Festivities should come with a health warning, says expert
It may be the most wonderful time of the year, but it’s also the most lethal, with Christmas Day worst of all. A leading testing expert discusses the health issues behind some famous Christmas celebrity deaths and reveals how we can protect ourselves from festive excesses.
It’s beginning to look a lot like Christmas but, as we set about organising food, presents and parties, we should also be planning how to survive the season, says a leading health testing expert.
Dr Avinash Hari Narayanan (MBChB), Clinical Lead at London Medical Laboratory, says: ‘Christmas is widely considered to be a joyful and relaxing time, but for many it’s anything but. There are no glad tidings from the Office for National Statistics (ONS), which says December and January are the most common months of death in the UK.
‘Concerningly, the highest concentration of cardiac-related deaths is during Christmas time. Research published in the US journal “Circulation” shows that 4% more people die of heart problems during the Christmas holiday compared to even the mid-winter average. Most fatal of all is Christmas Day. It has the highest number of cardiac deaths that occur rapidly after presentation of a medical problem. In second and third place are 26 December and New Year’s Day.
Just how dangerous Christmas Day can prove to be is highlighted by the number of famous people associated with Christmas who, in fact, died on Christmas Day:
- George Michael, singer of the hit “Last Christmas”, reportedly died from a diseased heart (dilated cardiomyopathy with myocarditis and a fatty liver) on Christmas Day, 2016.
- Dean Martin, singer of Christmas favourites such as “Silver Bells” and “But Baby it’s Cold Outside”, died of acute respiratory failure on Christmas Day, 1995.
- Charlie Chaplin, star of “The Kid”, which makes many people’s Christmas favourite films list, died in his sleep on Christmas Day, 1977, following a stroke.
- James Brown, who recorded “James Brown sings Christmas Songs” and “A Soulful Christmas”, died of congestive heart failure on Christmas Day, 2006.
Notably, all these deaths are linked to heart or respiratory issues. Why can Christmas be so dangerous? Research from the University of Melbourne reveals an increase in heart attacks around the festive period may be because accessing hospitals is more difficult. The UK’s winter peak in deaths from cardiovascular disease is likely to be linked to high cholesterol and high blood pressure; both are known to climb around the holiday season. Rich foods, excess alcohol and the stress of meeting relatives we’ve been avoiding all year can be a lethal combination.
‘Another worry is the cost of the presents, parties, clothes, food and booze. As household costs soar, that will be a particular issue this year. A ground-breaking 2017 study published in “The Lancet” revealed a potential cause for the link between stress and heart problems. It tested activity in the amygdala, a region of the brain associated with stress, and discovered that those people with the most activity in the amygdala had the highest risk of developing heart disease over a follow-up lasting nearly four years.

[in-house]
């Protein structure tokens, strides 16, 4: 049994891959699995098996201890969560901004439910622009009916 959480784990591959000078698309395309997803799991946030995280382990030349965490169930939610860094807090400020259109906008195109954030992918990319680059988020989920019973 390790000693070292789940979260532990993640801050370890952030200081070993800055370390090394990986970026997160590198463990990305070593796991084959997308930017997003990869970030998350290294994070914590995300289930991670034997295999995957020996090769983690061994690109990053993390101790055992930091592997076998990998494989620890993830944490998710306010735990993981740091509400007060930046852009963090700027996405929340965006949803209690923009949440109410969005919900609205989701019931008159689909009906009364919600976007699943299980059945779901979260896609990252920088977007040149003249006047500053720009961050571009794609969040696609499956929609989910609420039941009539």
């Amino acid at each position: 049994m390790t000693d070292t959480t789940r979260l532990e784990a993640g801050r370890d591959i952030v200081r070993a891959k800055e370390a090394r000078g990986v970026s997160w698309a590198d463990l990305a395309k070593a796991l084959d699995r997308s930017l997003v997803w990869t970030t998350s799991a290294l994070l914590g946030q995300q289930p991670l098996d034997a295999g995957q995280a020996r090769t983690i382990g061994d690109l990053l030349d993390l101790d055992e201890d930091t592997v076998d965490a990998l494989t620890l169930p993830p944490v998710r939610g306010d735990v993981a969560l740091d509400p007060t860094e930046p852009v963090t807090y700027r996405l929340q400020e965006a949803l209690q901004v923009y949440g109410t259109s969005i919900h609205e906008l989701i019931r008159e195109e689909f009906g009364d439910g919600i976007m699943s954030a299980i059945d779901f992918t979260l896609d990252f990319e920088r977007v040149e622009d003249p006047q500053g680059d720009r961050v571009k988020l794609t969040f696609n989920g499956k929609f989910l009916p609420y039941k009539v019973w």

‘Finally, it’s perhaps not generally known that a bad case of flu can also have an impact on our heart. There is a known link between the flu virus and cardiovascular disease. The flu virus affects inflammatory and blood-clotting pathways. This can cause fatty deposits on the artery walls (plaques) to break loose, leading to coronary artery blockage – the main cause of heart attacks. Together with Covid-19 and respiratory syncytial virus (RSV), we are far more likely to catch flu during the winter. Many Christmas deaths in the UK are registered in early January because of the holiday shutdown. In January 2023, the leading registered cause of excess death in England was influenza or pneumonia, at 1,802 excess deaths (59.2% above average).
‘Knowing all these issues, what preventative actions can we take to get us through Christmas? Obviously, going easy on fatty foods and alcohol are the most significant steps. In terms of reducing stress, the encouraging takeaway from the “Lancet” study is that stress reduction techniques, such as exercise and deep breathing, might calm the mechanism that converts stress to heart attacks and strokes.
‘Having access to information about your health is always beneficial, especially at a time when we are all tempted to eat fattier and richer foods than normal. With GP surgeries extremely busy at this time of year, people worried about their cholesterol levels do have alternatives. The most common option is a finger-prick cholesterol blood test, which can be taken at home or at many local community pharmacies.
‘London Medical Laboratory’s revolutionary and convenient home finger-prick Cholesterol Profile test measures total cholesterol, LDL “bad cholesterol”, HDL “good” cholesterol, non-HDL (a newly adopted, more accurate, measure) and other key markers. It can be taken at home through the post, or at one of the many drop-in clinics that offer these tests across London and nationwide in over 95 selected pharmacies and health stores. For full details, see: https://www.londonmedicallaboratory.com/product/cholesterol-profile